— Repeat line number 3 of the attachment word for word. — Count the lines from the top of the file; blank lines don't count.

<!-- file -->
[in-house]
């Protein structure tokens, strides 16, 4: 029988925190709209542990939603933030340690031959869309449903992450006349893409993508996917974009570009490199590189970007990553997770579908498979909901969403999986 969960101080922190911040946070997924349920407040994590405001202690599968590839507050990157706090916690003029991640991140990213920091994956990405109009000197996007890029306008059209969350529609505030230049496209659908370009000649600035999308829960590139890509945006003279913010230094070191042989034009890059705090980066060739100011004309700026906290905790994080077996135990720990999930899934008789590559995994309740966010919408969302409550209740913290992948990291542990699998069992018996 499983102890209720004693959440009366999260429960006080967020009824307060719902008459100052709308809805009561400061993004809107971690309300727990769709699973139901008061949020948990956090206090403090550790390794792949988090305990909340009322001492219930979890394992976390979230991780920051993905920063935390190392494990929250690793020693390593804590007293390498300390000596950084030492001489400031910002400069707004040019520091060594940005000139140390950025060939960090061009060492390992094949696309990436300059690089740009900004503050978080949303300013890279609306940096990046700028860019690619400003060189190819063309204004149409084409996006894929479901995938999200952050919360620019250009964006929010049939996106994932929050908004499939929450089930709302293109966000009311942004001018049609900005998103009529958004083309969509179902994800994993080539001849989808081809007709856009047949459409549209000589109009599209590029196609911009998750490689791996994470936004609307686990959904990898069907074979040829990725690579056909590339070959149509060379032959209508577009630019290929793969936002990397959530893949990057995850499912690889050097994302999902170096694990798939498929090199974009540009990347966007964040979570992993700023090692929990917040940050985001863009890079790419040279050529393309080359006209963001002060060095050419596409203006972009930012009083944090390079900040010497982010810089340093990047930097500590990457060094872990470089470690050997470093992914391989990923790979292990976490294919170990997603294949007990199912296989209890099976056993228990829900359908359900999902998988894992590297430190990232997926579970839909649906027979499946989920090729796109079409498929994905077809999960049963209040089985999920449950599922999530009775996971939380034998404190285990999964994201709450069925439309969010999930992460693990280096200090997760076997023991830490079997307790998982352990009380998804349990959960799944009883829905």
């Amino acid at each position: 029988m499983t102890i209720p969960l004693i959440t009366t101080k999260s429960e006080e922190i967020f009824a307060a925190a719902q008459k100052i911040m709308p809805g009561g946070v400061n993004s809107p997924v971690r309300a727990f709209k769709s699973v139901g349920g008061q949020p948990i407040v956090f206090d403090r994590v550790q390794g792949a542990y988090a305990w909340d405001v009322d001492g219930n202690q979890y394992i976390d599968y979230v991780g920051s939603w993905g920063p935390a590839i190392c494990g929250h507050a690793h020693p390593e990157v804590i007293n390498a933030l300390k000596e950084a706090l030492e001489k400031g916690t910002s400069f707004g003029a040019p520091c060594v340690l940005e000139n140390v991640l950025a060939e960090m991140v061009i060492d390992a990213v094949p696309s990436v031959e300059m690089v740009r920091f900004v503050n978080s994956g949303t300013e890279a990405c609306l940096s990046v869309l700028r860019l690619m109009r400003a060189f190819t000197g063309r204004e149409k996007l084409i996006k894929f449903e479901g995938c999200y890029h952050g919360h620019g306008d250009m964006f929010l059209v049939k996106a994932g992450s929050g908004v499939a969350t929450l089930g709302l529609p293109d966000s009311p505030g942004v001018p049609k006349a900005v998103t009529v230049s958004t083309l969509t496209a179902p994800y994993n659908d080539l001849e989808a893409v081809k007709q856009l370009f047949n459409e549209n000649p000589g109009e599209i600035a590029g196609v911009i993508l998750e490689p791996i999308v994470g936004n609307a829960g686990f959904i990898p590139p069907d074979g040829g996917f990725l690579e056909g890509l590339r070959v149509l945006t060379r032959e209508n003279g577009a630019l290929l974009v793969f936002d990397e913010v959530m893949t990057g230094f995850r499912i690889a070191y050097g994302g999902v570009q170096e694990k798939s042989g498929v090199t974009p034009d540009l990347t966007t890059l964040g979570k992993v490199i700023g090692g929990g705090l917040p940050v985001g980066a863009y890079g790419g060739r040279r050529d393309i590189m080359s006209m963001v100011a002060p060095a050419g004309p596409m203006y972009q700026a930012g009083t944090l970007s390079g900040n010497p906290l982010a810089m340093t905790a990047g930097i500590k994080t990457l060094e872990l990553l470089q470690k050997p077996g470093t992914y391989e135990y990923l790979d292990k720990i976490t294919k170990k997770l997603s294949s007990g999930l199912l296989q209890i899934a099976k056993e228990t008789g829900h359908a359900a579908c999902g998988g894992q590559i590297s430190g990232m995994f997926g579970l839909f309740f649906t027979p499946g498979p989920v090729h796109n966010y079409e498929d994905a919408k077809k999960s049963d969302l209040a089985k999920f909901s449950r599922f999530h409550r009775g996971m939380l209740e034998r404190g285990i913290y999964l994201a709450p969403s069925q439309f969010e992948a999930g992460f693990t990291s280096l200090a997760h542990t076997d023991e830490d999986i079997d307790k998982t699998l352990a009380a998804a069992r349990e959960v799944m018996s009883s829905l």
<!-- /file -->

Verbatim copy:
């Amino acid at each position: 029988m499983t102890i209720p969960l004693i959440t009366t101080k999260s429960e006080e922190i967020f009824a307060a925190a719902q008459k100052i911040m709308p809805g009561g946070v400061n993004s809107p997924v971690r309300a727990f709209k769709s699973v139901g349920g008061q949020p948990i407040v956090f206090d403090r994590v550790q390794g792949a542990y988090a305990w909340d405001v009322d001492g219930n202690q979890y394992i976390d599968y979230v991780g920051s939603w993905g920063p935390a590839i190392c494990g929250h507050a690793h020693p390593e990157v804590i007293n390498a933030l300390k000596e950084a706090l030492e001489k400031g916690t910002s400069f707004g003029a040019p520091c060594v340690l940005e000139n140390v991640l950025a060939e960090m991140v061009i060492d390992a990213v094949p696309s990436v031959e300059m690089v740009r920091f900004v503050n978080s994956g949303t300013e890279a990405c609306l940096s990046v869309l700028r860019l690619m109009r400003a060189f190819t000197g063309r204004e149409k996007l084409i996006k894929f449903e479901g995938c999200y890029h952050g919360h620019g306008d250009m964006f929010l059209v049939k996106a994932g992450s929050g908004v499939a969350t929450l089930g709302l529609p293109d966000s009311p505030g942004v001018p049609k006349a900005v998103t009529v230049s958004t083309l969509t496209a179902p994800y994993n659908d080539l001849e989808a893409v081809k007709q856009l370009f047949n459409e549209n000649p000589g109009e599209i600035a590029g196609v911009i993508l998750e490689p791996i999308v994470g936004n609307a829960g686990f959904i990898p590139p069907d074979g040829g996917f990725l690579e056909g890509l590339r070959v149509l945006t060379r032959e209508n003279g577009a630019l290929l974009v793969f936002d990397e913010v959530m893949t990057g230094f995850r499912i690889a070191y050097g994302g999902v570009q170096e694990k798939s042989g498929v090199t974009p034009d540009l990347t966007t890059l964040g979570k992993v490199i700023g090692g929990g705090l917040p940050v985001g980066a863009y890079g790419g060739r040279r050529d393309i590189m080359s006209m963001v100011a002060p060095a050419g004309p596409m203006y972009q700026a930012g009083t944090l970007s390079g900040n010497p906290l982010a810089m340093t905790a990047g930097i500590k994080t990457l060094e872990l990553l470089q470690k050997p077996g470093t992914y391989e135990y990923l790979d292990k720990i976490t294919k170990k997770l997603s294949s007990g999930l199912l296989q209890i899934a099976k056993e228990t008789g829900h359908a359900a579908c999902g998988g894992q590559i590297s430190g990232m995994f997926g579970l839909f309740f649906t027979p499946g498979p989920v090729h796109n966010y079409e498929d994905a919408k077809k999960s049963d969302l209040a089985k999920f909901s449950r599922f999530h409550r009775g996971m939380l209740e034998r404190g285990i913290y999964l994201a709450p969403s069925q439309f969010e992948a999930g992460f693990t990291s280096l200090a997760h542990t076997d023991e830490d999986i079997d307790k998982t699998l352990a009380a998804a069992r349990e959960v799944m018996s009883s829905l």